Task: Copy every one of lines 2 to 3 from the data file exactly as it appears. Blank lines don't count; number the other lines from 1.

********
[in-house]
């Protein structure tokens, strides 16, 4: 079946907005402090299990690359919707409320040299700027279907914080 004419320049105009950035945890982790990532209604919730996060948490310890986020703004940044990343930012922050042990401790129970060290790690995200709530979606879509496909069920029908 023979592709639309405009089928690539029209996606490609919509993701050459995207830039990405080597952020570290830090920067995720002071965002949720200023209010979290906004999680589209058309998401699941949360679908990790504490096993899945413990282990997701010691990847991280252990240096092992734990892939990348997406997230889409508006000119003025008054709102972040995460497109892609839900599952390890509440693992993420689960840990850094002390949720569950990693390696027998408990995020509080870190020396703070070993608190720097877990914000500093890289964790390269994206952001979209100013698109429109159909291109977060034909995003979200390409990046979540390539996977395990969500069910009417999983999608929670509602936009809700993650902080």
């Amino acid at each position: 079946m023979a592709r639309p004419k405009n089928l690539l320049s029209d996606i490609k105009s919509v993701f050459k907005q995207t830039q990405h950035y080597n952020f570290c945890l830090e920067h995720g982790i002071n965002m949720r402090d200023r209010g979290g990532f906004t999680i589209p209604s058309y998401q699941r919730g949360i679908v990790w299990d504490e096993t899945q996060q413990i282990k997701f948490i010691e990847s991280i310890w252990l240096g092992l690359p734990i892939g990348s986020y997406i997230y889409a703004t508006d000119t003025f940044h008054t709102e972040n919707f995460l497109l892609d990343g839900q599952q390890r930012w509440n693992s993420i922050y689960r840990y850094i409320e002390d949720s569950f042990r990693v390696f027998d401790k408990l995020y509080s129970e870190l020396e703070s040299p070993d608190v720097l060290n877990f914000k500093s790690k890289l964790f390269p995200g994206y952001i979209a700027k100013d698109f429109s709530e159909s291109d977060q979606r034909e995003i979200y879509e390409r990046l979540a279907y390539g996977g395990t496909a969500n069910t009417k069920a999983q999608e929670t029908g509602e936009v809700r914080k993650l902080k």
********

């Protein structure tokens, strides 16, 4: 079946907005402090299990690359919707409320040299700027279907914080 004419320049105009950035945890982790990532209604919730996060948490310890986020703004940044990343930012922050042990401790129970060290790690995200709530979606879509496909069920029908 023979592709639309405009089928690539029209996606490609919509993701050459995207830039990405080597952020570290830090920067995720002071965002949720200023209010979290906004999680589209058309998401699941949360679908990790504490096993899945413990282990997701010691990847991280252990240096092992734990892939990348997406997230889409508006000119003025008054709102972040995460497109892609839900599952390890509440693992993420689960840990850094002390949720569950990693390696027998408990995020509080870190020396703070070993608190720097877990914000500093890289964790390269994206952001979209100013698109429109159909291109977060034909995003979200390409990046979540390539996977395990969500069910009417999983999608929670509602936009809700993650902080």
């Amino acid at each position: 079946m023979a592709r639309p004419k405009n089928l690539l320049s029209d996606i490609k105009s919509v993701f050459k907005q995207t830039q990405h950035y080597n952020f570290c945890l830090e920067h995720g982790i002071n965002m949720r402090d200023r209010g979290g990532f906004t999680i589209p209604s058309y998401q699941r919730g949360i679908v990790w299990d504490e096993t899945q996060q413990i282990k997701f948490i010691e990847s991280i310890w252990l240096g092992l690359p734990i892939g990348s986020y997406i997230y889409a703004t508006d000119t003025f940044h008054t709102e972040n919707f995460l497109l892609d990343g839900q599952q390890r930012w509440n693992s993420i922050y689960r840990y850094i409320e002390d949720s569950f042990r990693v390696f027998d401790k408990l995020y509080s129970e870190l020396e703070s040299p070993d608190v720097l060290n877990f914000k500093s790690k890289l964790f390269p995200g994206y952001i979209a700027k100013d698109f429109s709530e159909s291109d977060q979606r034909e995003i979200y879509e390409r990046l979540a279907y390539g996977g395990t496909a969500n069910t009417k069920a999983q999608e929670t029908g509602e936009v809700r914080k993650l902080k």